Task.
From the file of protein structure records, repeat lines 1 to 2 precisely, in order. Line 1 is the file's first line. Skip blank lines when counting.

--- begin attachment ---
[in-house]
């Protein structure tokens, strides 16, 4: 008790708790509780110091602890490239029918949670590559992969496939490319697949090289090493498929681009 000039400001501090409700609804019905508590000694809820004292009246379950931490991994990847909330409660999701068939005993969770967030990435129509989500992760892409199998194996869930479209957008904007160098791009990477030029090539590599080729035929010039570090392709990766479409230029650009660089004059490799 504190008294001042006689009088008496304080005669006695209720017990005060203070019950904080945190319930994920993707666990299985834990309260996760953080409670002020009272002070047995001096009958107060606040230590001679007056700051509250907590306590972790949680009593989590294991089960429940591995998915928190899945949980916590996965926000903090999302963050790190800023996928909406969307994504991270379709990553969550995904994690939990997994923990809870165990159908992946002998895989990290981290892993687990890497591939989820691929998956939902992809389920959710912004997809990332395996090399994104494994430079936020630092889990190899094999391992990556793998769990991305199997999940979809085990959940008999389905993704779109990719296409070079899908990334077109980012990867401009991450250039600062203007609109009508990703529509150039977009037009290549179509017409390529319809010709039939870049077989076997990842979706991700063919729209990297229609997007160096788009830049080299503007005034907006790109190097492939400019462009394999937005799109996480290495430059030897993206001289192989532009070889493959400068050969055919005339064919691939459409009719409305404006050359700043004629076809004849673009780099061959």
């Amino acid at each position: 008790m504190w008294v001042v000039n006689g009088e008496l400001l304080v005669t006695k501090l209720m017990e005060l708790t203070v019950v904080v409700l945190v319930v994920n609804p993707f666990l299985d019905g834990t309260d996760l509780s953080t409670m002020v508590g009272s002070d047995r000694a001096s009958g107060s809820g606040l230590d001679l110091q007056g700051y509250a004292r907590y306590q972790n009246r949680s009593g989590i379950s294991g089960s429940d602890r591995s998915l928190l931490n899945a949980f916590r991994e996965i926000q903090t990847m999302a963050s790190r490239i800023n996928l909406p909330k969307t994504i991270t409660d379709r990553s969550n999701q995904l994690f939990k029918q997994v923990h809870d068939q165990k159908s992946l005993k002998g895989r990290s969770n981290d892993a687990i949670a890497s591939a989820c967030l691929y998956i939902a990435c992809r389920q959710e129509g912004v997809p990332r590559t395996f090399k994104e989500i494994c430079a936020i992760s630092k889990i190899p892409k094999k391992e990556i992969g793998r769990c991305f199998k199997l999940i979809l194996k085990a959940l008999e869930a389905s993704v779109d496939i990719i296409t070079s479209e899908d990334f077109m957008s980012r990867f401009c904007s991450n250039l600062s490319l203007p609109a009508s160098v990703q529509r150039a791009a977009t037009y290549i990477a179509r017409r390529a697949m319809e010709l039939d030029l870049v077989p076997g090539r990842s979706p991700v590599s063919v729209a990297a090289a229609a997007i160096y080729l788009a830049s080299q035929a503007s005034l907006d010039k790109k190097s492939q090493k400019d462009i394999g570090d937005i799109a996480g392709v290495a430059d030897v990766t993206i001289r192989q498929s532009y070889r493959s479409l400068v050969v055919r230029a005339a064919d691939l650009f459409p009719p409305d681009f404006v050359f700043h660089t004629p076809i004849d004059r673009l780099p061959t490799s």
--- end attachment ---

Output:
[in-house]
């Protein structure tokens, strides 16, 4: 008790708790509780110091602890490239029918949670590559992969496939490319697949090289090493498929681009 000039400001501090409700609804019905508590000694809820004292009246379950931490991994990847909330409660999701068939005993969770967030990435129509989500992760892409199998194996869930479209957008904007160098791009990477030029090539590599080729035929010039570090392709990766479409230029650009660089004059490799 504190008294001042006689009088008496304080005669006695209720017990005060203070019950904080945190319930994920993707666990299985834990309260996760953080409670002020009272002070047995001096009958107060606040230590001679007056700051509250907590306590972790949680009593989590294991089960429940591995998915928190899945949980916590996965926000903090999302963050790190800023996928909406969307994504991270379709990553969550995904994690939990997994923990809870165990159908992946002998895989990290981290892993687990890497591939989820691929998956939902992809389920959710912004997809990332395996090399994104494994430079936020630092889990190899094999391992990556793998769990991305199997999940979809085990959940008999389905993704779109990719296409070079899908990334077109980012990867401009991450250039600062203007609109009508990703529509150039977009037009290549179509017409390529319809010709039939870049077989076997990842979706991700063919729209990297229609997007160096788009830049080299503007005034907006790109190097492939400019462009394999937005799109996480290495430059030897993206001289192989532009070889493959400068050969055919005339064919691939459409009719409305404006050359700043004629076809004849673009780099061959």